Benefits of after-school activities

The bell rings and another day of grammar and arithmetic comes to a close. But just because the school day has wrapped-up, doesn’t necessarily mean your child should do the same. After-school activities benefit kids both mentally and physically in multiple ways.
Children who participate in after-school programs on a regular basis exhibit increased motivation and positive attitudes about learning.

Participants also typically excel academically and experience a heightened sense of self-esteem. In addition, getting involved in extra-curricular activities lowers a child’s risk of depression, drug/alcohol addiction and other possible behavioral problems. Sports related activities let kids get some much-needed exercise and helps them gain a sense of team-work as well as increased confidence.

After-school activities provide kids with a fun, stress-free outlet of expression away from the pressures of school. Children have the opportunity to explore undiscovered interests and make new friends. 

How can you help guide your child to choose the most beneficial activities? Start by looking at what’s out there. Talk to your child’s teacher or guidance counselor about options available to your child. It also helps to talk with other parents about kid-tested activities they recommend. Other places that can provide informative insight about extra-curricular activities in your area are:

• Community Centers
• Recreational Centers
• Libraries
• Museums
• 4-H Clubs
• Girls and Boys Clubs of America
• Local Athletic Leagues

Sometimes the choice for an appropriate outside activity comes from your own goals for your child. For example, if you want to use time after school to nurture a skill not addressed in school, you might consider music lessons. If your child is struggling in a particular subject, tutoring might be a good idea. If your child needs to be more physically active, you might want to look into an activity like tennis or soccer.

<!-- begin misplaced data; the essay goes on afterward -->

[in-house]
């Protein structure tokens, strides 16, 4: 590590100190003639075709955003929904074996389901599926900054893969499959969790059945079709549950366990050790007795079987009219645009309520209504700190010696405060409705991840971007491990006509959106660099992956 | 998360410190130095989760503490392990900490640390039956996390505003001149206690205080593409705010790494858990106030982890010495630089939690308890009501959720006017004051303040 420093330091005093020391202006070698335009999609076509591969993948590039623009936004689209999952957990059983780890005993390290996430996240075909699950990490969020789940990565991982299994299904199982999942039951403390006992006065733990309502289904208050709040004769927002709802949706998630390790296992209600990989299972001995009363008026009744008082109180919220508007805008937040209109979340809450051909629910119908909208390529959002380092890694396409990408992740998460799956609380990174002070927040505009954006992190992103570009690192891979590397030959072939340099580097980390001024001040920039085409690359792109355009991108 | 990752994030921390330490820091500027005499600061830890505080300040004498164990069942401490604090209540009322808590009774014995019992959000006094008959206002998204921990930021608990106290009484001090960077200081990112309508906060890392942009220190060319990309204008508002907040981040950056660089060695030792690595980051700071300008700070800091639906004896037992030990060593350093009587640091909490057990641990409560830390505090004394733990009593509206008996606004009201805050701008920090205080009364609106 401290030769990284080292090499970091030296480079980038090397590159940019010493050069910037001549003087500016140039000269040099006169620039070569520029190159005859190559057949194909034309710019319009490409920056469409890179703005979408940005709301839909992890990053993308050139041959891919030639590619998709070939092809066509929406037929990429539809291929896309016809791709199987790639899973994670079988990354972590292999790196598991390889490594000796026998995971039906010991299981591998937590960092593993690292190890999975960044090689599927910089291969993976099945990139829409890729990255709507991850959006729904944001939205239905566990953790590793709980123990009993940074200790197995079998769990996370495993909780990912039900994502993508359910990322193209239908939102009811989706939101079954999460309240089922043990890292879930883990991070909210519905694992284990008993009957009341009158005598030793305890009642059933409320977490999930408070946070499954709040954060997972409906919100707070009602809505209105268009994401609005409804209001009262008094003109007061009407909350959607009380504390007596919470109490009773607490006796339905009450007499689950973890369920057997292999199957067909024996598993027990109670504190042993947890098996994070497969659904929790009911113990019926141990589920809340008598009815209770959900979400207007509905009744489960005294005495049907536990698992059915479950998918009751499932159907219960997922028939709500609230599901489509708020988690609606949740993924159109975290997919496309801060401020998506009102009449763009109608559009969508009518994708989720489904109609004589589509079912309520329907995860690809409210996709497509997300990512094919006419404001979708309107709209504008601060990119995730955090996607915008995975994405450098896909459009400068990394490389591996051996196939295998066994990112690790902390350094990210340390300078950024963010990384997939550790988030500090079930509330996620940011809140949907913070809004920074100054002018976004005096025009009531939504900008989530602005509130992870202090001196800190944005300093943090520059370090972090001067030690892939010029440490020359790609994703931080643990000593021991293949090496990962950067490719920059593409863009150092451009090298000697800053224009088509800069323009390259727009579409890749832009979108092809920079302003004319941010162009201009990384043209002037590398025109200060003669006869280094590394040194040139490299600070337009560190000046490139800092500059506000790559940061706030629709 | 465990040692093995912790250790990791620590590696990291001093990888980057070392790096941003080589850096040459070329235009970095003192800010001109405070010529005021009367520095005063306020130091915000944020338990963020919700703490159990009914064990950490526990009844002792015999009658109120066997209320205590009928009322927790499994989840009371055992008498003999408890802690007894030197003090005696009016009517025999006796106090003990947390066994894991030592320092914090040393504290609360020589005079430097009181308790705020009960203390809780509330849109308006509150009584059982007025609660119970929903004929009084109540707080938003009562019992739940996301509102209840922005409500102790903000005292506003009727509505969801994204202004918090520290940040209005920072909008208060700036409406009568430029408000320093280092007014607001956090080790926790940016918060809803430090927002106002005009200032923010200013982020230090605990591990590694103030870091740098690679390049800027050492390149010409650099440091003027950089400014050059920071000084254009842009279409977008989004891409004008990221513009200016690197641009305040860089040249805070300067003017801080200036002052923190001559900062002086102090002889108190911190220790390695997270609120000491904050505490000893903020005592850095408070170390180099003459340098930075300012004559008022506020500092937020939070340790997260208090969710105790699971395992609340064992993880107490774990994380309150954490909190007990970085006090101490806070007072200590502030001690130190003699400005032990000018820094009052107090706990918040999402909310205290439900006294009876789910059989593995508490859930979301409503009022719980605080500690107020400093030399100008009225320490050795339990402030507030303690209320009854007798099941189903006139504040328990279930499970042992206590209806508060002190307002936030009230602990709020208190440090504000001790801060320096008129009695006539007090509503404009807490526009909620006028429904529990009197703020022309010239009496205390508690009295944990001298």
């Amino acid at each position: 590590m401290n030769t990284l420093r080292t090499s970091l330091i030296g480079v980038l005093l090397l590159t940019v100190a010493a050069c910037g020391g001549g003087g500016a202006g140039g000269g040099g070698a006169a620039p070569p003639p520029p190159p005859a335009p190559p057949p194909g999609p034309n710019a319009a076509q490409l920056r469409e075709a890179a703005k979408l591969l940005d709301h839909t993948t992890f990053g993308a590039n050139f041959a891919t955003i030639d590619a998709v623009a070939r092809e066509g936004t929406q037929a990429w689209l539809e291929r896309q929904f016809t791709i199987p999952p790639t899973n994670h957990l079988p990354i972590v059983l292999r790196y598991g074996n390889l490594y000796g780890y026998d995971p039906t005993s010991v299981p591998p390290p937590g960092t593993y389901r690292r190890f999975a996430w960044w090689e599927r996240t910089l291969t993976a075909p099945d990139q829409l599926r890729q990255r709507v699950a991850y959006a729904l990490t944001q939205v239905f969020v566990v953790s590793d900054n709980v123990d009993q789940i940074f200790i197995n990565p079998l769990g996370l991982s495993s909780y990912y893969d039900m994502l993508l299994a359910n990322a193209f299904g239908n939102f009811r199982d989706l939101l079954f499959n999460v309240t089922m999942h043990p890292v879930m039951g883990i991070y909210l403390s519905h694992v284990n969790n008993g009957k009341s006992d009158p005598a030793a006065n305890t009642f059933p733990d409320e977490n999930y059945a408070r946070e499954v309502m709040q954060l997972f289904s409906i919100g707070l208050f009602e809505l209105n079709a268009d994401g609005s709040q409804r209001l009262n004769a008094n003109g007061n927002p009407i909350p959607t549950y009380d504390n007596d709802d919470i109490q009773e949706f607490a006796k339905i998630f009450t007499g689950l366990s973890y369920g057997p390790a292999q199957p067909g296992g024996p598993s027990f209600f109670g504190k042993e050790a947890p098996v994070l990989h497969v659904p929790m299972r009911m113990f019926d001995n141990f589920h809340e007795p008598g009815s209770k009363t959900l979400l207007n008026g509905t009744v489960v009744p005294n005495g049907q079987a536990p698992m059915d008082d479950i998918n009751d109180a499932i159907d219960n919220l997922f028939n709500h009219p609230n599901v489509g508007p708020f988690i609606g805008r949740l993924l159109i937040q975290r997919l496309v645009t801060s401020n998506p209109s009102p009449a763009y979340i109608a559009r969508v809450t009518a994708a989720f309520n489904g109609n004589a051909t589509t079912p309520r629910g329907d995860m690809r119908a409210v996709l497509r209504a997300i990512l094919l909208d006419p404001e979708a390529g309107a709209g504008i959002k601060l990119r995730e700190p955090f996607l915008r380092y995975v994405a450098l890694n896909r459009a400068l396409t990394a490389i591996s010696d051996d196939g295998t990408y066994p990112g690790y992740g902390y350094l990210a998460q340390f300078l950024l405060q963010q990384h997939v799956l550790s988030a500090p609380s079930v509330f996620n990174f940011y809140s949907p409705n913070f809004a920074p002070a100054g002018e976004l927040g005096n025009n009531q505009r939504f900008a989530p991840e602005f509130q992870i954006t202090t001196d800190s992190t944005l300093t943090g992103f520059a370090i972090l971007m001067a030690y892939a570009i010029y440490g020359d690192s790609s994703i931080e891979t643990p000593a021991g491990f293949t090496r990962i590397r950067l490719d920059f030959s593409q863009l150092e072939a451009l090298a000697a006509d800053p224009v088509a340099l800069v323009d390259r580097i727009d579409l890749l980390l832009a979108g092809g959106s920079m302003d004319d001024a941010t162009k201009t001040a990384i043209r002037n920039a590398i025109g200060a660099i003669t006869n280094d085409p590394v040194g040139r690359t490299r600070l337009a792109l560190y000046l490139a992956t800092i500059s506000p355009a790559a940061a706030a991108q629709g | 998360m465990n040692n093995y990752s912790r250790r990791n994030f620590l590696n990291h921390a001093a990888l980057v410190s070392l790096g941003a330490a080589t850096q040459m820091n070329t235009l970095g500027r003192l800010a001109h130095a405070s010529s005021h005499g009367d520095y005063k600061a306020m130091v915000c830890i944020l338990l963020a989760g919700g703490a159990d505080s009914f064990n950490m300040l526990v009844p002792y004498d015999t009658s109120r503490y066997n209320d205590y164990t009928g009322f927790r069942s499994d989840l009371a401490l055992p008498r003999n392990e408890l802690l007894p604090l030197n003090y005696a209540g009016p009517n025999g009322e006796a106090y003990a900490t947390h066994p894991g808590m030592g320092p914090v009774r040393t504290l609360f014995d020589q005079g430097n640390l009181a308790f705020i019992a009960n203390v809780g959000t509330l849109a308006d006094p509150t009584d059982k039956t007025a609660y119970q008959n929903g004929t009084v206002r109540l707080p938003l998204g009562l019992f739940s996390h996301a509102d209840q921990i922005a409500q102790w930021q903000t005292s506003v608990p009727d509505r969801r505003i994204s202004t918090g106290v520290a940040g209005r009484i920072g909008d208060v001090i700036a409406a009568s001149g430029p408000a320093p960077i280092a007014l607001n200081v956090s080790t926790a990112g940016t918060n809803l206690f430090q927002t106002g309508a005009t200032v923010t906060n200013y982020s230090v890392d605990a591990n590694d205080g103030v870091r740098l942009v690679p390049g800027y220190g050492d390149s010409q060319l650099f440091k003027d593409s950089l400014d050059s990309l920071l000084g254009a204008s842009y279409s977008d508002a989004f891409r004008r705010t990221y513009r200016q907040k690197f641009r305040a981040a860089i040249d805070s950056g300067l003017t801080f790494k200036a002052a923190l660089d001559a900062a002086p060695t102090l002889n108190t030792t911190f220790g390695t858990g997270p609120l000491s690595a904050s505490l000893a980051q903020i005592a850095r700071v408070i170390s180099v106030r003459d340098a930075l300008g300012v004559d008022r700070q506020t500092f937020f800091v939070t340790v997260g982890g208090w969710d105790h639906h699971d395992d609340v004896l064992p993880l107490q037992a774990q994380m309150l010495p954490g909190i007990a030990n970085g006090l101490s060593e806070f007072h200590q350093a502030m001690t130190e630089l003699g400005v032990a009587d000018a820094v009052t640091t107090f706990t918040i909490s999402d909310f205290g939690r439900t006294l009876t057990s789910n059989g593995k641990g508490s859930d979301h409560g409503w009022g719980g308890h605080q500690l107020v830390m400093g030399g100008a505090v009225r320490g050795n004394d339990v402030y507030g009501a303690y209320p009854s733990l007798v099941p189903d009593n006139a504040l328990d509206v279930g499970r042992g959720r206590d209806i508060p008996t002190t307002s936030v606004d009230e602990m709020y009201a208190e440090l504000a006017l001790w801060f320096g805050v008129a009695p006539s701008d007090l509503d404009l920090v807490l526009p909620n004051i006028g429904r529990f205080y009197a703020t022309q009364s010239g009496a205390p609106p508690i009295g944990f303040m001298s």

But the activities most favored by kids are ones that stem from their own interests. So listen to your child. Look, in particular, for persistent expressions of interest rather than something a child mentions once or twice. Figure out what sparked the interest. Was it a friend? Was it seeing the activity? Then ask yourself whether your child is physically old enough for the activity or what the benefits will be.

Whatever you choose, don’t overdo it. It’s better for kids to pick something they really enjoy doing and stick to it. Getting involved in too many activities can detract from your child’s academic performance and/or make your child feel overwhelmed.

Over-scheduling can affect your family life as well. So, consider the demands on your own time. Keep in mind what will be expected of you when your child begins a new activity. This will include time and transportation. But, it can also mean volunteering, fundraising and coaching.

For the most part, after-school activities should be fun and stress-free. Parents should not pressure a child to excel in extracurricular activities. This might hurt a child’s self-esteem or cause a child to resent the activity.

Although after-school activities offer children a wealth of enriching benefits, it is also important for kids to have some unstructured free time to themselves. Sometimes, kids just need time to be kids. That’s one activity which will never get old!

Mona Chabra is a freelance writer from Sewickley.